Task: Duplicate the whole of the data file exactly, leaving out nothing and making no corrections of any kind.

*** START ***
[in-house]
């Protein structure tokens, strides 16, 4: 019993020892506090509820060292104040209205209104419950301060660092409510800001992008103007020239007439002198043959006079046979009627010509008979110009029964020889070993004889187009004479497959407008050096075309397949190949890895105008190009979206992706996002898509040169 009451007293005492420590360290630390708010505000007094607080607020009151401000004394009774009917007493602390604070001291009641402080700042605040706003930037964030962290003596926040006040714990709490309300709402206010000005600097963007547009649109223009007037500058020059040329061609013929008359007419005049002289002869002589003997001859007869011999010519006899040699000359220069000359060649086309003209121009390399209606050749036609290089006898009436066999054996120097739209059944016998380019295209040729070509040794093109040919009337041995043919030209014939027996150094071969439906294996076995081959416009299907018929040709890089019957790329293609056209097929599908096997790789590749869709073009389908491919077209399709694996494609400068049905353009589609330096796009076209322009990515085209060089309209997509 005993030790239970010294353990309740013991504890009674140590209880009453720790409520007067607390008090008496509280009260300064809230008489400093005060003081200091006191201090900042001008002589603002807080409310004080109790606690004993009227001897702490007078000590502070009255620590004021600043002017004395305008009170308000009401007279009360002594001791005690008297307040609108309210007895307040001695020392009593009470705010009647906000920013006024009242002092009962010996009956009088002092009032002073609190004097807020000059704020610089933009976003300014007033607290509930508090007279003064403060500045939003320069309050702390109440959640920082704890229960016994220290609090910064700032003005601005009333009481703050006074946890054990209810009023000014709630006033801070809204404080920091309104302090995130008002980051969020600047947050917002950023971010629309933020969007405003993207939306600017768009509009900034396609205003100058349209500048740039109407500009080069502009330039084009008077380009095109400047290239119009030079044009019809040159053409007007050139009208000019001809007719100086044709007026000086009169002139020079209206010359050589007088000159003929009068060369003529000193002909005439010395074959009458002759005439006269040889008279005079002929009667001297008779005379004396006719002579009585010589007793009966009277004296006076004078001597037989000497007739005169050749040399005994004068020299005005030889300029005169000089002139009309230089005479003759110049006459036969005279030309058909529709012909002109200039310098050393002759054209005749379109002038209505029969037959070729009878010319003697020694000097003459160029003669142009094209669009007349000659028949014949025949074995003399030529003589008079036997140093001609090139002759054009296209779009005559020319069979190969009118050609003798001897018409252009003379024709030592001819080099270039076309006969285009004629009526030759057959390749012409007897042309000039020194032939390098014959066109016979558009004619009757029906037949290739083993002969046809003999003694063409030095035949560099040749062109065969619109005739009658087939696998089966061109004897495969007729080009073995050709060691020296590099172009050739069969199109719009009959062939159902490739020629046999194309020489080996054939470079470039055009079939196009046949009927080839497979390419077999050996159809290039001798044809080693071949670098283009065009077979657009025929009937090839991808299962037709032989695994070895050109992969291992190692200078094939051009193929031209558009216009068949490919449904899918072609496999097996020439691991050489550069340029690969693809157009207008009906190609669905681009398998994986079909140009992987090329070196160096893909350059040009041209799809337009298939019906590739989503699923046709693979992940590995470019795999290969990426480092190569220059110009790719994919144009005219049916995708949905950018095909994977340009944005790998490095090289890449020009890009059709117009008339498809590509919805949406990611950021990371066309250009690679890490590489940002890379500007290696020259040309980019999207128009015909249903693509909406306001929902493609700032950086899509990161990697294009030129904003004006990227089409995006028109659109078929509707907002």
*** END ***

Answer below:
[in-house]
């Protein structure tokens, strides 16, 4: 019993020892506090509820060292104040209205209104419950301060660092409510800001992008103007020239007439002198043959006079046979009627010509008979110009029964020889070993004889187009004479497959407008050096075309397949190949890895105008190009979206992706996002898509040169 009451007293005492420590360290630390708010505000007094607080607020009151401000004394009774009917007493602390604070001291009641402080700042605040706003930037964030962290003596926040006040714990709490309300709402206010000005600097963007547009649109223009007037500058020059040329061609013929008359007419005049002289002869002589003997001859007869011999010519006899040699000359220069000359060649086309003209121009390399209606050749036609290089006898009436066999054996120097739209059944016998380019295209040729070509040794093109040919009337041995043919030209014939027996150094071969439906294996076995081959416009299907018929040709890089019957790329293609056209097929599908096997790789590749869709073009389908491919077209399709694996494609400068049905353009589609330096796009076209322009990515085209060089309209997509 005993030790239970010294353990309740013991504890009674140590209880009453720790409520007067607390008090008496509280009260300064809230008489400093005060003081200091006191201090900042001008002589603002807080409310004080109790606690004993009227001897702490007078000590502070009255620590004021600043002017004395305008009170308000009401007279009360002594001791005690008297307040609108309210007895307040001695020392009593009470705010009647906000920013006024009242002092009962010996009956009088002092009032002073609190004097807020000059704020610089933009976003300014007033607290509930508090007279003064403060500045939003320069309050702390109440959640920082704890229960016994220290609090910064700032003005601005009333009481703050006074946890054990209810009023000014709630006033801070809204404080920091309104302090995130008002980051969020600047947050917002950023971010629309933020969007405003993207939306600017768009509009900034396609205003100058349209500048740039109407500009080069502009330039084009008077380009095109400047290239119009030079044009019809040159053409007007050139009208000019001809007719100086044709007026000086009169002139020079209206010359050589007088000159003929009068060369003529000193002909005439010395074959009458002759005439006269040889008279005079002929009667001297008779005379004396006719002579009585010589007793009966009277004296006076004078001597037989000497007739005169050749040399005994004068020299005005030889300029005169000089002139009309230089005479003759110049006459036969005279030309058909529709012909002109200039310098050393002759054209005749379109002038209505029969037959070729009878010319003697020694000097003459160029003669142009094209669009007349000659028949014949025949074995003399030529003589008079036997140093001609090139002759054009296209779009005559020319069979190969009118050609003798001897018409252009003379024709030592001819080099270039076309006969285009004629009526030759057959390749012409007897042309000039020194032939390098014959066109016979558009004619009757029906037949290739083993002969046809003999003694063409030095035949560099040749062109065969619109005739009658087939696998089966061109004897495969007729080009073995050709060691020296590099172009050739069969199109719009009959062939159902490739020629046999194309020489080996054939470079470039055009079939196009046949009927080839497979390419077999050996159809290039001798044809080693071949670098283009065009077979657009025929009937090839991808299962037709032989695994070895050109992969291992190692200078094939051009193929031209558009216009068949490919449904899918072609496999097996020439691991050489550069340029690969693809157009207008009906190609669905681009398998994986079909140009992987090329070196160096893909350059040009041209799809337009298939019906590739989503699923046709693979992940590995470019795999290969990426480092190569220059110009790719994919144009005219049916995708949905950018095909994977340009944005790998490095090289890449020009890009059709117009008339498809590509919805949406990611950021990371066309250009690679890490590489940002890379500007290696020259040309980019999207128009015909249903693509909406306001929902493609700032950086899509990161990697294009030129904003004006990227089409995006028109659109078929509707907002």